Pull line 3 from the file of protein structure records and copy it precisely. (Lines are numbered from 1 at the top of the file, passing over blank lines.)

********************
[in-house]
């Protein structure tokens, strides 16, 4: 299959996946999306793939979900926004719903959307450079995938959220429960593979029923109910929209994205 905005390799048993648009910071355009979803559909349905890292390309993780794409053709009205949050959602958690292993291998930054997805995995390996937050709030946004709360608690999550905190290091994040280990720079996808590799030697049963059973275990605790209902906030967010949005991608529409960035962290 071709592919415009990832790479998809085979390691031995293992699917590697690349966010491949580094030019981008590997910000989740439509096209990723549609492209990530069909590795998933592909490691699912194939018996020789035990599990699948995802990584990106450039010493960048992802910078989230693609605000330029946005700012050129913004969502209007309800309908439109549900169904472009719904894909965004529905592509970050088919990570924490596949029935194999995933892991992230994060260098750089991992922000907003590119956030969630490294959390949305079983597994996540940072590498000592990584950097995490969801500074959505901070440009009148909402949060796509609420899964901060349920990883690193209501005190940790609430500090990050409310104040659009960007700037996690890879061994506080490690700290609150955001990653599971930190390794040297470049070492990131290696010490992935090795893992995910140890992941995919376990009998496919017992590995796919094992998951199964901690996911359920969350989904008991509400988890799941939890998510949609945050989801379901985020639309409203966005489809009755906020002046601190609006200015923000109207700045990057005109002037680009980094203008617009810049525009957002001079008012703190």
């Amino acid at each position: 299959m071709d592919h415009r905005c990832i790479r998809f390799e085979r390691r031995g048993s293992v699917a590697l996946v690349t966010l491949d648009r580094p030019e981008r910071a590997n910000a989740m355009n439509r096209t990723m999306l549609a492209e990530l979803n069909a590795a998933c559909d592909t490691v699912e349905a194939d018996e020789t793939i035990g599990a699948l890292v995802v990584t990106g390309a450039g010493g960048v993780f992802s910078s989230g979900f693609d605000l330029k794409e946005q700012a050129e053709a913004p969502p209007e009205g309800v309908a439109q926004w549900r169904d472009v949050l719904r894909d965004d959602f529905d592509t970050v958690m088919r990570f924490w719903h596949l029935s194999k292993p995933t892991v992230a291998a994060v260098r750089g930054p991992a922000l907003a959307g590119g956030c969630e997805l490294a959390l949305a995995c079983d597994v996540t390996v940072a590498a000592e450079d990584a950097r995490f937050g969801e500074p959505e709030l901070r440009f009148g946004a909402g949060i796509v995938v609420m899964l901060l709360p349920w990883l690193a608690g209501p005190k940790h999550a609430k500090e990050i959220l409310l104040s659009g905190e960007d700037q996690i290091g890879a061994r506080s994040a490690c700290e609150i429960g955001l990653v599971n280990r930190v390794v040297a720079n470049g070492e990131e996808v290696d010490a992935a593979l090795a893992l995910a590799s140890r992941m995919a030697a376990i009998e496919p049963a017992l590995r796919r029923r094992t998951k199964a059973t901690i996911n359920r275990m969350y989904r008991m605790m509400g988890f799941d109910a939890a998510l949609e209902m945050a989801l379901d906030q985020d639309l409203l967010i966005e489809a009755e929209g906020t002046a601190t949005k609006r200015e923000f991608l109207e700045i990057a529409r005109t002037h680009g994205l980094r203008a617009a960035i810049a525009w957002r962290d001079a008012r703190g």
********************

């Amino acid at each position: 299959m071709d592919h415009r905005c990832i790479r998809f390799e085979r390691r031995g048993s293992v699917a590697l996946v690349t966010l491949d648009r580094p030019e981008r910071a590997n910000a989740m355009n439509r096209t990723m999306l549609a492209e990530l979803n069909a590795a998933c559909d592909t490691v699912e349905a194939d018996e020789t793939i035990g599990a699948l890292v995802v990584t990106g390309a450039g010493g960048v993780f992802s910078s989230g979900f693609d605000l330029k794409e946005q700012a050129e053709a913004p969502p209007e009205g309800v309908a439109q926004w549900r169904d472009v949050l719904r894909d965004d959602f529905d592509t970050v958690m088919r990570f924490w719903h596949l029935s194999k292993p995933t892991v992230a291998a994060v260098r750089g930054p991992a922000l907003a959307g590119g956030c969630e997805l490294a959390l949305a995995c079983d597994v996540t390996v940072a590498a000592e450079d990584a950097r995490f937050g969801e500074p959505e709030l901070r440009f009148g946004a909402g949060i796509v995938v609420m899964l901060l709360p349920w990883l690193a608690g209501p005190k940790h999550a609430k500090e990050i959220l409310l104040s659009g905190e960007d700037q996690i290091g890879a061994r506080s994040a490690c700290e609150i429960g955001l990653v599971n280990r930190v390794v040297a720079n470049g070492e990131e996808v290696d010490a992935a593979l090795a893992l995910a590799s140890r992941m995919a030697a376990i009998e496919p049963a017992l590995r796919r029923r094992t998951k199964a059973t901690i996911n359920r275990m969350y989904r008991m605790m509400g988890f799941d109910a939890a998510l949609e209902m945050a989801l379901d906030q985020d639309l409203l967010i966005e489809a009755e929209g906020t002046a601190t949005k609006r200015e923000f991608l109207e700045i990057a529409r005109t002037h680009g994205l980094r203008a617009a960035i810049a525009w957002r962290d001079a008012r703190g």